There is a need for regulation to reduce direct and
indirect adverse effects of e-cigarette use, but this
regulation should not be allowed significantly to inhibit
the development and use of harm-reduction products by
A regulatory strategy should, therefore, take a balanced
approach in seeking to ensure product safety, enable
and encourage smokers to use the product instead of
tobacco, and detect and prevent effects that counter
the overall goals of tobacco control policy.
The tobacco industry has become involved in the e-cigarette
market and can be expected to try to exploit these products
to market tobacco cigarettes, and to undermine wider
tobacco control work.
However, in the interests of public health it is important
to promote the use of e-cigarettes, NRT and other non-tobacco
nicotine products as widely as possible as a substitute
for smoking in the UK.
21 April 2016
New study finds exhaled
e-cigarette vapour particles disappear within seconds
A new study being presented today at the 4th Workplace
and Indoor Aerosols conference in Barcelona shows, for
the first time, that exhaled e-cigarette particles are
liquid droplets that evaporate within seconds.
The research - a collaboration between Kaunas University
of Technology in Lithuania, EMPA Swiss Federal Laboratories
for Materials Science and Technology, ETH Zurich the
Swiss Federal Institute of Technology and Fontem Ventures
- is the first detailed study of its kind conducted
to investigate particles in exhaled e-cigarette vapour.
Speaking from the conference today, Professor Dainius
Martuzevicius, Vice Dean for Research at the Faculty
of Chemical Technology, Kaunas University of Technology
and leading expert on indoor air quality, said: "There
is little data available on the properties of exhaled
e-cigarette 'particles' in the scientific literature
and as a result there is a growing discussion amongst
the public health community as to whether the 'particles'
exhaled following use of vaping products have potential
implications for indoor air quality."
12 April 2006
Are E-Cigarettes a Healthy
Way to Quit Smoking?
Electronic cigarettes have an unparalleled potential
to reduce the public-health impact of smoking, by allowing
smokers to replace the habit and nicotine of smoking
without the toxic effects of combustion.
Dr. Rose is a professor of psychiatry and behavioral
sciences and director of the Duke Center for Smoking
Cessation at Duke University. He can be reached at email@example.com.
City Council to discuss banning smoking and also e-cigarettes
to the Committee: what is the harm of developing dependence
on a low cost non-fatal device?
committee of the Wellington City Council is about to
ban use of e-cigarettes on its properties. The debate
is on 13 April.
to Dr Joe Nitzkin, former chair of tobacco control for
the College of Public Health Medicine in the USA:
bottom lines are these:
restrictions and increasing taxes on cigarettes and
smoking will reduce tobacco-related addiction, illness
these same restrictions and taxes on e-cigs will have
the opposite effect. It will discourage smokers who
would otherwise switch to keepsmoking.
Vaping is not smoking and should not be defined as such.
exceed $1 per cigarette
from 1 January 2016 the following prices have been charged,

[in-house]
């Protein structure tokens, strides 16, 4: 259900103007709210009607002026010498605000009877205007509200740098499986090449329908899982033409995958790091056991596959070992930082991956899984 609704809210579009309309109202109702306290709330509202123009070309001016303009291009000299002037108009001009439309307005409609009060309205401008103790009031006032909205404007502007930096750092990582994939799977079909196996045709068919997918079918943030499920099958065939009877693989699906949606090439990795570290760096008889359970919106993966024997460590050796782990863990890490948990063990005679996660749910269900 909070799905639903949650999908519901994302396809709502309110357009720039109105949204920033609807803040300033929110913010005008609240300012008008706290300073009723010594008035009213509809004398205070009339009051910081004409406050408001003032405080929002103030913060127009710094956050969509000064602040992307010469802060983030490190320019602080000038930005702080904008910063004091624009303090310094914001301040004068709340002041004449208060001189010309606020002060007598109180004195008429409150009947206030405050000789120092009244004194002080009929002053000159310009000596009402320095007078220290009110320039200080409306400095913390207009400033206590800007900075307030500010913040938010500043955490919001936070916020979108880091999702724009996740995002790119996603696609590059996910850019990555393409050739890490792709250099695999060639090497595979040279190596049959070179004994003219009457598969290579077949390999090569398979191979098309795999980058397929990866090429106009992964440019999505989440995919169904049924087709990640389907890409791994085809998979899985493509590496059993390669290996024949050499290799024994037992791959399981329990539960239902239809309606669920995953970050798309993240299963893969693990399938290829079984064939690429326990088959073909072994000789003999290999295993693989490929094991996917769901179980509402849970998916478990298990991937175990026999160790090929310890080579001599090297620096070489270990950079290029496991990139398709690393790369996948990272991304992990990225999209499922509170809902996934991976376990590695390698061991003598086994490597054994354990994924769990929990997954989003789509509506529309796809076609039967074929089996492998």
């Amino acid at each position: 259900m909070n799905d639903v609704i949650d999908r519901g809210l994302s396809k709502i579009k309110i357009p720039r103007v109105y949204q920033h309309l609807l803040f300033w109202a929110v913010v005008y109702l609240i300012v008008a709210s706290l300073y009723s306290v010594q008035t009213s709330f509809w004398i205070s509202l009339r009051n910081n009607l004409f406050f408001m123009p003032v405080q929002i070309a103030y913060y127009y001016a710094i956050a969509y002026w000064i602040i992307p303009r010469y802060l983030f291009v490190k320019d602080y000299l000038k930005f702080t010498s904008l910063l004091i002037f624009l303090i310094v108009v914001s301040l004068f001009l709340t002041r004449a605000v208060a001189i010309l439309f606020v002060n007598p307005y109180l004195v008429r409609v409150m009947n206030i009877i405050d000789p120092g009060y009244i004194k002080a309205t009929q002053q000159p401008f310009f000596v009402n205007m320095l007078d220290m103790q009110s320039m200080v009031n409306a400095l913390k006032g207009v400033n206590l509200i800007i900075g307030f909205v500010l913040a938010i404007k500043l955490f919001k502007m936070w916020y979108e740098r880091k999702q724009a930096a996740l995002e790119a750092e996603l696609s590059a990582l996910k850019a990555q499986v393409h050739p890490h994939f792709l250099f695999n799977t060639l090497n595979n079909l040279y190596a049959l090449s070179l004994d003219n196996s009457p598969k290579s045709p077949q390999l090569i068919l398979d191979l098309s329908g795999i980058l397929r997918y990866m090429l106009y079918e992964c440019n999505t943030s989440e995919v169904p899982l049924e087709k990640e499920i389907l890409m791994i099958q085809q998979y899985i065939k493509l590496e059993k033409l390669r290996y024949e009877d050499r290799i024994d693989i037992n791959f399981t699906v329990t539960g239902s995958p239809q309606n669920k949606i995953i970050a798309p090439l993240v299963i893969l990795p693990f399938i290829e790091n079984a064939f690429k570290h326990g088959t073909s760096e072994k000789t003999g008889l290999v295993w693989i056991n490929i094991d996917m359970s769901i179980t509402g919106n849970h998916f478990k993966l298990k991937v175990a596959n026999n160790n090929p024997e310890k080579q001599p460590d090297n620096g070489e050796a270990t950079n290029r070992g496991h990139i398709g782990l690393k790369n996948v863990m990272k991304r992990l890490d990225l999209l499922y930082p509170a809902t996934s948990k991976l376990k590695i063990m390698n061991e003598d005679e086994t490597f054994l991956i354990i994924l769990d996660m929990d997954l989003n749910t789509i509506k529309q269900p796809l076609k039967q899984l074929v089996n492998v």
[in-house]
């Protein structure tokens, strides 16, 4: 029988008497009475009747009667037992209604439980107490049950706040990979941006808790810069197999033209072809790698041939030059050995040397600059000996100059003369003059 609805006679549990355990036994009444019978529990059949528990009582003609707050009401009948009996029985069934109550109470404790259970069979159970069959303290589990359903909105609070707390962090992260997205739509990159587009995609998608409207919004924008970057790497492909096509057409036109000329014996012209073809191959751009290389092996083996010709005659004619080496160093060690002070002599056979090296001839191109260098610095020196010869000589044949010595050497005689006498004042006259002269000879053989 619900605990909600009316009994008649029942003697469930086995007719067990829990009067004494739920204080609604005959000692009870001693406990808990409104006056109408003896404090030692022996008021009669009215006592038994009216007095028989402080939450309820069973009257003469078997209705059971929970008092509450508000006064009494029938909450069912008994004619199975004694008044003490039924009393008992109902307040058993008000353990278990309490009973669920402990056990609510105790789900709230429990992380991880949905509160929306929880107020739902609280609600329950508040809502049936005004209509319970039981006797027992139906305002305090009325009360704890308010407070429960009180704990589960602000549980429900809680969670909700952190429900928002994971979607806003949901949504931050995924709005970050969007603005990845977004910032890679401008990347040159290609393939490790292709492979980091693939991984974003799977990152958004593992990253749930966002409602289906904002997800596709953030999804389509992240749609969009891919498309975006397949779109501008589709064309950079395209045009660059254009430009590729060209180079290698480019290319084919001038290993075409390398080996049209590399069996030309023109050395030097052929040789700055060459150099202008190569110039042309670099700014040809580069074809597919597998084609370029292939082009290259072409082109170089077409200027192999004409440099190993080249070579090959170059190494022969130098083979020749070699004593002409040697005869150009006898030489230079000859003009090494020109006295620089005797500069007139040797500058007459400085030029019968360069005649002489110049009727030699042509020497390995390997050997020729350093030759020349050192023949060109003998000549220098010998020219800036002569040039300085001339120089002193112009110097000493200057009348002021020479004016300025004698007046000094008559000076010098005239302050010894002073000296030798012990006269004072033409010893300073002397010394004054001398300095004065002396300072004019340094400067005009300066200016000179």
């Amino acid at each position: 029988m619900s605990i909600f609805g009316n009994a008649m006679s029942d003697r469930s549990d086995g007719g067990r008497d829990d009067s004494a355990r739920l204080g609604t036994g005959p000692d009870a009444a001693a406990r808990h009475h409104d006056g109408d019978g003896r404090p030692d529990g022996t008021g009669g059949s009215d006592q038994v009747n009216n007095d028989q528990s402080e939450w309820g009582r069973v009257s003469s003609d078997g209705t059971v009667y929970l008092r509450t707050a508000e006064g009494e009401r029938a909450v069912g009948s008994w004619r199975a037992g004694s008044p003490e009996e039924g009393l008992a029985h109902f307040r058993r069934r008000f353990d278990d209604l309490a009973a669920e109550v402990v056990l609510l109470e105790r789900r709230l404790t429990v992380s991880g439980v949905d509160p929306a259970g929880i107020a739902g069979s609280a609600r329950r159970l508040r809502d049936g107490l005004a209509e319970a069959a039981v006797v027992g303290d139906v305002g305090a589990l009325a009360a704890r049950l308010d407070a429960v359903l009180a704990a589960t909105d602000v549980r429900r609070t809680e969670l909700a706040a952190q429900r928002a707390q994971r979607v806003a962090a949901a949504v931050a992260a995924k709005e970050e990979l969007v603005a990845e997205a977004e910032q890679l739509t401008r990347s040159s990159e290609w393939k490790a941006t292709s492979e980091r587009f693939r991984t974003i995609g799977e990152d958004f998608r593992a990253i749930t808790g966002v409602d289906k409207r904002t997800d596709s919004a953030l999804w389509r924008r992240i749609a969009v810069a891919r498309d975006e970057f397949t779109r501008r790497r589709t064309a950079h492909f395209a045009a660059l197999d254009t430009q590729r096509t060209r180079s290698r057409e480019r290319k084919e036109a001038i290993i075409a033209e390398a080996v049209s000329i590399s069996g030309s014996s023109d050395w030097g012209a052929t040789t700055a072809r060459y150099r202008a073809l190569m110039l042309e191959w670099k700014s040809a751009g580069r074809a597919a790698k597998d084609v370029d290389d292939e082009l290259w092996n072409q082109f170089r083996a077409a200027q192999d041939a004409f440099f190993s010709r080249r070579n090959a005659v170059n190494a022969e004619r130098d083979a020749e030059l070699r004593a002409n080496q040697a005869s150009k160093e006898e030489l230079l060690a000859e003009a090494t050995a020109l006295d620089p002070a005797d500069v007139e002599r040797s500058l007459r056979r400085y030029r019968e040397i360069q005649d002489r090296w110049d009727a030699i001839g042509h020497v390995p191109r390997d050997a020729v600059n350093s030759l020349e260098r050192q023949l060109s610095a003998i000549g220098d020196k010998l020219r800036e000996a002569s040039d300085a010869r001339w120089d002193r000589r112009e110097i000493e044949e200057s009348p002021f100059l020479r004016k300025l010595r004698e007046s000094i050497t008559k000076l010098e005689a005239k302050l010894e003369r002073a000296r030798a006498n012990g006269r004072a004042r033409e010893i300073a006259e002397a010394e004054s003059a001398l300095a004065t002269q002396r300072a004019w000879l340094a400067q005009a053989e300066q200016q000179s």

representing a 10.3% in excise and inflation as well
as similar increases in ex-factory price.
Royal $78 for 50 g. ($1.09 per cigarette of 0.7 g).
Mall $21.60 for 20 cigarettes.($1.08 per cigarette).
NHS to give out e-Voke
E-voke has been licensed by Medicines and Healthcare
Regulatory Agency for medicinal use. The aim
is to have these gadgets available for prescription
by GPs in 2016.
E-vokes are not an e-cig. They rely on producing
a powder, like an inhaler.
Vype e-cigarettes have been licensed but will not be
available for some time.
products are produced by BAT.
C. Wheeler. Express. 7 December
and ASH UK 8 December.
1 December 2015
to rise 10.3%
on 1 Jan 2016
According to NZ Customs Service the
new rates will be $668.51 per 1000 cigarettes as from
1 January. Smoking tobacco will cost $666.83 per kg
of tobacco content. This amounts to an increase of 10.3%
in tobacco price since 1 January 2015. This means a
cigarette costing $20 in 2015 could cost $22.06 in 2016,
assuming tobacco companies also raise their price by
the same percentage.
Is the jury still out on e-cigarettes?
Monday, November 30, 2015
Short of a pill that will magically take addiction
away, are e-cigarettes the best smoking cessation device
since the humble patch? Or are they just another dangerous
addiction,?a gateway device for children or, worse,
a sneaky attempt by Big Tobacco to renormalise smoking?
In the May 2012 Viewpoints, Matters of Substance compared
the arguments and decided the jury was still probably
out on e-cigarettes. A recent report by Public Health
England, however, has become the first authoritative
declaration that e-cigarettes are safer than cigarettes
and by a significant margin.
In this edition, we take a look at the English report
and at one of its detractors. Is the jury still out,
and should we bother waiting?
Public Health England
In August 2015, Public Health England (PHE) published
its commissioned report E-cigarettes: an evidence update,
which summarised the findings from two extensive literature
The reports conclusions were almost startling.
It said the evidence suggests using e-cigarettes is
95 percent safer than smoking and that e-cigarettes
have the potential to make a significant contribution
to the endgame for tobacco. Its policy recommendations
included making e-cigarettes much more prominent in
smoking cessation initiatives and streamlining convoluted
processes for them to be licensed as quit-smoking aids.
Among the reports findings was that e-cigarette